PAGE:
Dept. of Oral and Maxillofacial Surgery
We have acted as clinically and academic pioneering facilities in the field of oral surgery under the guidance of Professor Mikihiko KOGO, who took over as the Professor after Professor NAGAI (the first professor), Professor MIYAZAKI, and Professor MATSUYA.
The Department of Oral Radiology separated in 1972, and the Division for Oral and Facial Disorders separated in 1985, and the name of our department was changed to Division of Pathogenesis and Control of Oral Disease (The First Department of Oral and Maxillofacial Surgery), along with Department of Dentistry’s making to graduate school in 2000. The spirit of the department has not changed since the establishment, and has been succeeded by the present department members.
■ Research Activities
In our department, various types of studies have been designed and conducted in combination with basic and clinical approaches with the aim of investigating epidemiology, pathogenesis of diseases arising from oral and maxillofacial region and those derived functional disorders and contributing to the improvement of treatment outcomes. Regarding the treatment of patients with cleft lip and palate, we have especially been engaged in studies to elucidate prognostic factors related to the postsurgical outcomes of nasolabial esthetics and maxillary development, microstructural features of bone bridge in secondary alveolar bone grafting.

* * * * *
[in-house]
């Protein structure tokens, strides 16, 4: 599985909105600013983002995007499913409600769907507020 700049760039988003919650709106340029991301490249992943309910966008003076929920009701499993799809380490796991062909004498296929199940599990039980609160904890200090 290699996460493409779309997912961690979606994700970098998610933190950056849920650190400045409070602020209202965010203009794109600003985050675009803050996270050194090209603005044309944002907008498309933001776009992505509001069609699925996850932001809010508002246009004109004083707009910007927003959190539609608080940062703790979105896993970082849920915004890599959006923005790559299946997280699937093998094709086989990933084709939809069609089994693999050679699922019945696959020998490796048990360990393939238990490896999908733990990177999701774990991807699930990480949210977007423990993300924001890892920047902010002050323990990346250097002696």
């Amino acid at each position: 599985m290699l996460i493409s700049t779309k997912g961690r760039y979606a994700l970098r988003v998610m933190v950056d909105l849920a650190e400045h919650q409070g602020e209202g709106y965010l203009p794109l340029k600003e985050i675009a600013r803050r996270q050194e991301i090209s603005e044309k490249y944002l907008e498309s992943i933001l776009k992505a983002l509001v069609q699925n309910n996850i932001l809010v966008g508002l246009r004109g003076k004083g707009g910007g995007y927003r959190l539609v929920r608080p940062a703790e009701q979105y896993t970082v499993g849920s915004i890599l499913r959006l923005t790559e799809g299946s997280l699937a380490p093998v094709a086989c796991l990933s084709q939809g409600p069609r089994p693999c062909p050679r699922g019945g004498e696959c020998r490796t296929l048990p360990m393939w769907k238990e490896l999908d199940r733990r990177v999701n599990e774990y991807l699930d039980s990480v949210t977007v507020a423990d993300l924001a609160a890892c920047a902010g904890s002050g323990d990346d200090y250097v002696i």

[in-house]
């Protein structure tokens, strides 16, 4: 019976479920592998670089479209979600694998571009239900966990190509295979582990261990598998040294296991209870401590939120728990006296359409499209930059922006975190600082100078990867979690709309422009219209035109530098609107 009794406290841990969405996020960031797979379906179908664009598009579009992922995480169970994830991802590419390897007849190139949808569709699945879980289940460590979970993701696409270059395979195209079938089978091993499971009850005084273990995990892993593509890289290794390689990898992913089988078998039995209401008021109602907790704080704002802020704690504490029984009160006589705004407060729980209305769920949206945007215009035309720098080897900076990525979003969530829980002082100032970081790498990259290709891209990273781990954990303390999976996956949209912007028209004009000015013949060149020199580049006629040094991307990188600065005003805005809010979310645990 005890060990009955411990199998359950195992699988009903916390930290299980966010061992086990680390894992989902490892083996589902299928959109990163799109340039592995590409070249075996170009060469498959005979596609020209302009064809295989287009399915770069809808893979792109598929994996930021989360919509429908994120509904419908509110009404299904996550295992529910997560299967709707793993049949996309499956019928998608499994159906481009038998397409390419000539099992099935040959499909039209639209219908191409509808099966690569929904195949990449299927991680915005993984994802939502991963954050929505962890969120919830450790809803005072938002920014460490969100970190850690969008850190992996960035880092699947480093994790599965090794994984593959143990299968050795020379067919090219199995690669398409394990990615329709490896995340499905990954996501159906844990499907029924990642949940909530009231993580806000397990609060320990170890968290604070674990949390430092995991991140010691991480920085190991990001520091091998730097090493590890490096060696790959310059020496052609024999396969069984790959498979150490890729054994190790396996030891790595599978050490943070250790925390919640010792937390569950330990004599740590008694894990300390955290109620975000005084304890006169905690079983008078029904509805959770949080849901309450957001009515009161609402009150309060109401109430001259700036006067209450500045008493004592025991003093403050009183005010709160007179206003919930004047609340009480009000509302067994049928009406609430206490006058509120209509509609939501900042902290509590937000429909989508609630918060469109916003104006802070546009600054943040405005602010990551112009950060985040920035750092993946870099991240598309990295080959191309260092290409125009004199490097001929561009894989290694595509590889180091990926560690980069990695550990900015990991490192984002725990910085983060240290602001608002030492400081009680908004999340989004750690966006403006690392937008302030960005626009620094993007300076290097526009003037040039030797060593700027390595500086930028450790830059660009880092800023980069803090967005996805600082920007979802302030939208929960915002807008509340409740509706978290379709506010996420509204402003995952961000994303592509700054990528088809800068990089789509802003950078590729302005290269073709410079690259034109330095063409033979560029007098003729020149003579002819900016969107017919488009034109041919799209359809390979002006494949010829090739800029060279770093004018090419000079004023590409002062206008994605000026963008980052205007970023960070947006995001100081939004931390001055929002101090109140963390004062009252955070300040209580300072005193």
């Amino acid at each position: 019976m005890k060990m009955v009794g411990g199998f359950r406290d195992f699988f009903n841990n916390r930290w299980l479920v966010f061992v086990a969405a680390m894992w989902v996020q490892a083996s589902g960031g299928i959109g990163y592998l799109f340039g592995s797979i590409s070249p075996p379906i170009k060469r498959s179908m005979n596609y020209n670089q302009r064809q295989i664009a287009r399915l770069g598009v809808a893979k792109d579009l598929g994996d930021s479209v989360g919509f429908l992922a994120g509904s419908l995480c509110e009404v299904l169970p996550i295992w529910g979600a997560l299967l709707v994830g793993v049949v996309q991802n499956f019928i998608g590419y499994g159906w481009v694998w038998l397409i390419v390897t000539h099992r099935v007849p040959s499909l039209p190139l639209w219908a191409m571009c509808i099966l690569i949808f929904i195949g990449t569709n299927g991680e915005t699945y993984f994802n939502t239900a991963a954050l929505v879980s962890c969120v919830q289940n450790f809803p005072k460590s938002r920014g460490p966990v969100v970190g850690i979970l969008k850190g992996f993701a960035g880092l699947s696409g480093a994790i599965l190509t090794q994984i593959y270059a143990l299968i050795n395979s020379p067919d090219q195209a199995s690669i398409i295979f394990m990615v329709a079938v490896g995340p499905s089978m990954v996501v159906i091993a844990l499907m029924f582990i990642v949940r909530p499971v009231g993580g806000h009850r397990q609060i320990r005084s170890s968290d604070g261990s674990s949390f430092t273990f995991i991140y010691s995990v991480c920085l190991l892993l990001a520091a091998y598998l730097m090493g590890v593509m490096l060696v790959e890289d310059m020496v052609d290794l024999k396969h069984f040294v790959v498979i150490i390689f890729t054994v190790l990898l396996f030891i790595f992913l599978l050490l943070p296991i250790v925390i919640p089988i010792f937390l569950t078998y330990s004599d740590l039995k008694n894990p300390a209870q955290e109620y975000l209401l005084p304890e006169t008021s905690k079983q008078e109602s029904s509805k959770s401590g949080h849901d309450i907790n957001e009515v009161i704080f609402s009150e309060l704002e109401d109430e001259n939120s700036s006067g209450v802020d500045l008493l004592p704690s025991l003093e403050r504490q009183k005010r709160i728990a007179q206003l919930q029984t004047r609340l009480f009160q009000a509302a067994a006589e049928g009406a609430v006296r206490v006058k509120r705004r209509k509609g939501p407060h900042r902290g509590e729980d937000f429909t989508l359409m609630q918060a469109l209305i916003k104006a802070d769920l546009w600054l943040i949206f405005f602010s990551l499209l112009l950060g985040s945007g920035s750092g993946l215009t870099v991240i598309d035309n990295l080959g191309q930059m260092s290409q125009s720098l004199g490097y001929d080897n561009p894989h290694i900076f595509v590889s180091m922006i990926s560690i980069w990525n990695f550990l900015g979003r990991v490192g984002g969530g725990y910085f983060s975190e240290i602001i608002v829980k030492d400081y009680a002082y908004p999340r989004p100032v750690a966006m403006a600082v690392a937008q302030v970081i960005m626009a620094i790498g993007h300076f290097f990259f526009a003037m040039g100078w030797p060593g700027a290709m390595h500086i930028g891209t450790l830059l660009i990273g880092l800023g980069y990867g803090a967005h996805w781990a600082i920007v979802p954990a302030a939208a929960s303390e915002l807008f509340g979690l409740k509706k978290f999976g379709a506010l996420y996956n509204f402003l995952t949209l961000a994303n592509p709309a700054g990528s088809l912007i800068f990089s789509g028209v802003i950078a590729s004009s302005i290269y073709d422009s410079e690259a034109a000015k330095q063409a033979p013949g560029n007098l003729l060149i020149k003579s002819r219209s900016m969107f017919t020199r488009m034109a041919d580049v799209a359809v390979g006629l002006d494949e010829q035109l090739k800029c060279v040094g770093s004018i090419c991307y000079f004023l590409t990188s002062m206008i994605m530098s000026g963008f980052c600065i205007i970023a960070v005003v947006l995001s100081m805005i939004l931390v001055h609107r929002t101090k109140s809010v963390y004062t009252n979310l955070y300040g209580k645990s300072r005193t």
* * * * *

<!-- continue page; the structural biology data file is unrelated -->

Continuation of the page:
Recently, we successfully clarified that osteopontin-derived functional peptide, SVVYGLR, has potency of acceleration of skeletal muscle regeneration after injury, which is expected to be a candidate of new novel peptide therapeutics suited for functional regeneration in skeletal muscle injury or dysfunctions such as velopharyngeal incompetence caused by cleft palate repair. In addition, we have studied about the functional link between higher brain regions and lower brainstem effector regions including trigeminal neuronal systems using in vivo and in vitro preparations. We have revealed so many findings about the membrane properties and functional roles of trigeminal neurons in the regulation of feeding behavior using patch-clamp recording technique. Furthermore, we are conducting preclinical research about oncolytic virus therapy in collaboration with other facilities to develop a new treatment method for oral cancer. We have revealed that an infection of the oral carcinoma with a third generation oncolytic herpes simplex virus type I significantly eliminated tumor cells in some animal models. Other researches also have been conducted to identify the mechanisms of cell differentiation and regulation in bone and cartilage metabolism using various types of assay.